I have very mixed feelings about this novel. I first tried reading this in December 2013, but 30 pages in, I found it difficult to follow and decided to put it off. This time around, I was in luck because two bookish friends were planning on reading it together. Realizing that this could be my one chance to read and finish it, I decided to join the reading group. Even with a daily reading guide and two people to rant and rave to, I still struggled with this novel mainly because of its unorthodox prose and continuous discourse on history and architecture, which were sometimes hard to follow. But later, when the narrator starts to talk about Austerlitz talking about his search for his past, I faced the difficulty of having to read about the Holocaust and the tragic fate of Jewish families. Many times, because of the gloom that it brought, I found myself not wanting to open the book despite Austerlitz’s very compelling and intriguing story. This is also one of the reasons I put off writing about this for so long – just thinking about the novel is enough to make me mournful.
I still can’t decide if I like this novel or not. Though I found it boring and hard to follow at first, the novel becomes quite riveting after a while. However, there’s the heavy sadness of Austerltz’s life and the unimaginable but very real stories of the persecution and genocide of the Jews during World War II. Throughout the novel, I was torn between wanting to read it but not wanting to read it.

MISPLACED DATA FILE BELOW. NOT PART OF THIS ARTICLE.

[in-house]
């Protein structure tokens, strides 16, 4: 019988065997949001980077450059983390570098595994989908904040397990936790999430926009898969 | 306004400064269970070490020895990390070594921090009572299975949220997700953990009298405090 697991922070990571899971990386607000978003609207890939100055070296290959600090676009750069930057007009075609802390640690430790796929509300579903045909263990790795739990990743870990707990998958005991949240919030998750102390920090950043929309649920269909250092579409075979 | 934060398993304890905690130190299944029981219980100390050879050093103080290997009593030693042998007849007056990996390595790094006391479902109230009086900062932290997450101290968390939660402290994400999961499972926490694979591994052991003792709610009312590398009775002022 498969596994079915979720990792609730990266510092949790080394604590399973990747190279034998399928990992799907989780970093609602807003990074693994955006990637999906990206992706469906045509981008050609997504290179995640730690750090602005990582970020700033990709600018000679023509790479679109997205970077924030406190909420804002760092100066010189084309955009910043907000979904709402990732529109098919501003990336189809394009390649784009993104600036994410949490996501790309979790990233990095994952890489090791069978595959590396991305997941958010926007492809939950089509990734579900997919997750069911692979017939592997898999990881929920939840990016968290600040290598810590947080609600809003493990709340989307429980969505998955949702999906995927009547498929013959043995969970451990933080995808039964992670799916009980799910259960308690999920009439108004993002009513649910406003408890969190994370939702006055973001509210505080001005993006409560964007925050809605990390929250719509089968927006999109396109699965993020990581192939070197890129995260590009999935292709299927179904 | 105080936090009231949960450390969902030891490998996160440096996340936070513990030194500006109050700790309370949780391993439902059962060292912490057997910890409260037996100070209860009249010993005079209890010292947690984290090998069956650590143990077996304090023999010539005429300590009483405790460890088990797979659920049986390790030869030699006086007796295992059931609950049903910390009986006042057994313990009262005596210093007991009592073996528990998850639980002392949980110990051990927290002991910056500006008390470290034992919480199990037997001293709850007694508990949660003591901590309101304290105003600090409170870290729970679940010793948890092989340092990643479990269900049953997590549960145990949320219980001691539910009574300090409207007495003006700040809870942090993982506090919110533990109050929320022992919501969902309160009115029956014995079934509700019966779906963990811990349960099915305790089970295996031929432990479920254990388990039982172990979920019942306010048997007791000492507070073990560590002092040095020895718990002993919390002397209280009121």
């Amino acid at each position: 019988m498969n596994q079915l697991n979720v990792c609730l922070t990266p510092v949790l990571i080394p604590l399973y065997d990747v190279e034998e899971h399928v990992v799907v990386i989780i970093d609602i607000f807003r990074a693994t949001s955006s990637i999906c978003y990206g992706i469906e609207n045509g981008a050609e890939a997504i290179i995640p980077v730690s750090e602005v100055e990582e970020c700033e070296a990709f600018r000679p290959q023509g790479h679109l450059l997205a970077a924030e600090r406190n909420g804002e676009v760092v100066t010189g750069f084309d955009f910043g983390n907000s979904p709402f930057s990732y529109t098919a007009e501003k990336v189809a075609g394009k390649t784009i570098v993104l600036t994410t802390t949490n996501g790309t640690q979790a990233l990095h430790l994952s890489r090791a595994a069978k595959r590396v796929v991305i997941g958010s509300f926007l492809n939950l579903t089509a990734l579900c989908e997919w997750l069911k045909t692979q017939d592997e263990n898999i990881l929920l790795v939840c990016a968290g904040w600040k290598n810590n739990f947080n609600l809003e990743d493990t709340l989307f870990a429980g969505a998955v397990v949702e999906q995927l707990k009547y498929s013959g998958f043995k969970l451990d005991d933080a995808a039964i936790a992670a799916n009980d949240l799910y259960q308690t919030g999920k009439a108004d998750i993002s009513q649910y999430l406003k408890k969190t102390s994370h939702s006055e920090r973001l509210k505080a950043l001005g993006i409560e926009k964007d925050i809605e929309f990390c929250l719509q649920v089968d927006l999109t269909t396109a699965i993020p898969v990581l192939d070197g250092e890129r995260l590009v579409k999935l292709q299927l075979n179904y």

Having said that, do I recommend this novel? I recommend it to anyone who is interested in architecture, as this novel is chockfull of factoids and tidbits about historical structures around Europe, and I recommend it to anyone who is interested in European history. I recommend it to anyone interested in the Holocaust, World War II, and the cultural implications of the Nazi Regime in Europe and the World.
However, I don’t recommend this book to anyone looking for a “light weekend” read. I also don’t recommend reading this on rainy/stormy/snowy days/nights. Read it during the day, outside, in the park – but don’t bring it with you to read on the beach, unless you want your vacation ruined. Basically, just stay away from it unless you like being really sad or depressed.
Joking aside, Austerlitz is a unique novel that tells the story of the victims of the Holocaust from a different postmodern perspective; a must-read for anyone who loves intellectual literary fiction.
Austerlitz (2001) – W.G. Sebald
Penguin Books Ltd.; 448 pages (paperback)
Personal rating: 3.5/5